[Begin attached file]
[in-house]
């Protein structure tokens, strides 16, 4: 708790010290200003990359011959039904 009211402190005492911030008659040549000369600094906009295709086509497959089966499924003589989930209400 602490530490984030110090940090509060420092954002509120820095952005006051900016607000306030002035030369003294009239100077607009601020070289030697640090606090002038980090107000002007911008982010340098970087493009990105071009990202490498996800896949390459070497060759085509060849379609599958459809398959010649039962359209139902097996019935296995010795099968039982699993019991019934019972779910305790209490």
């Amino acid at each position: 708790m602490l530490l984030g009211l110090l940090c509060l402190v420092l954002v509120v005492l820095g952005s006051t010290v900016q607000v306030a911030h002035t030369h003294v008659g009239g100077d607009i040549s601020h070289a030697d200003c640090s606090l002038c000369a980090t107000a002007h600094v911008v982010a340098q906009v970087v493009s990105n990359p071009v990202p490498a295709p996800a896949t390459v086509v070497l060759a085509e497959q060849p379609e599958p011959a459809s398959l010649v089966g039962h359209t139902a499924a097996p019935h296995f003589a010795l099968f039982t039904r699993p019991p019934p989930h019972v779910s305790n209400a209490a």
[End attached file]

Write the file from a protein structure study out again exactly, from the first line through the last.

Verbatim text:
[in-house]
């Protein structure tokens, strides 16, 4: 708790010290200003990359011959039904 009211402190005492911030008659040549000369600094906009295709086509497959089966499924003589989930209400 602490530490984030110090940090509060420092954002509120820095952005006051900016607000306030002035030369003294009239100077607009601020070289030697640090606090002038980090107000002007911008982010340098970087493009990105071009990202490498996800896949390459070497060759085509060849379609599958459809398959010649039962359209139902097996019935296995010795099968039982699993019991019934019972779910305790209490």
């Amino acid at each position: 708790m602490l530490l984030g009211l110090l940090c509060l402190v420092l954002v509120v005492l820095g952005s006051t010290v900016q607000v306030a911030h002035t030369h003294v008659g009239g100077d607009i040549s601020h070289a030697d200003c640090s606090l002038c000369a980090t107000a002007h600094v911008v982010a340098q906009v970087v493009s990105n990359p071009v990202p490498a295709p996800a896949t390459v086509v070497l060759a085509e497959q060849p379609e599958p011959a459809s398959l010649v089966g039962h359209t139902a499924a097996p019935h296995f003589a010795l099968f039982t039904r699993p019991p019934p989930h019972v779910s305790n209400a209490a």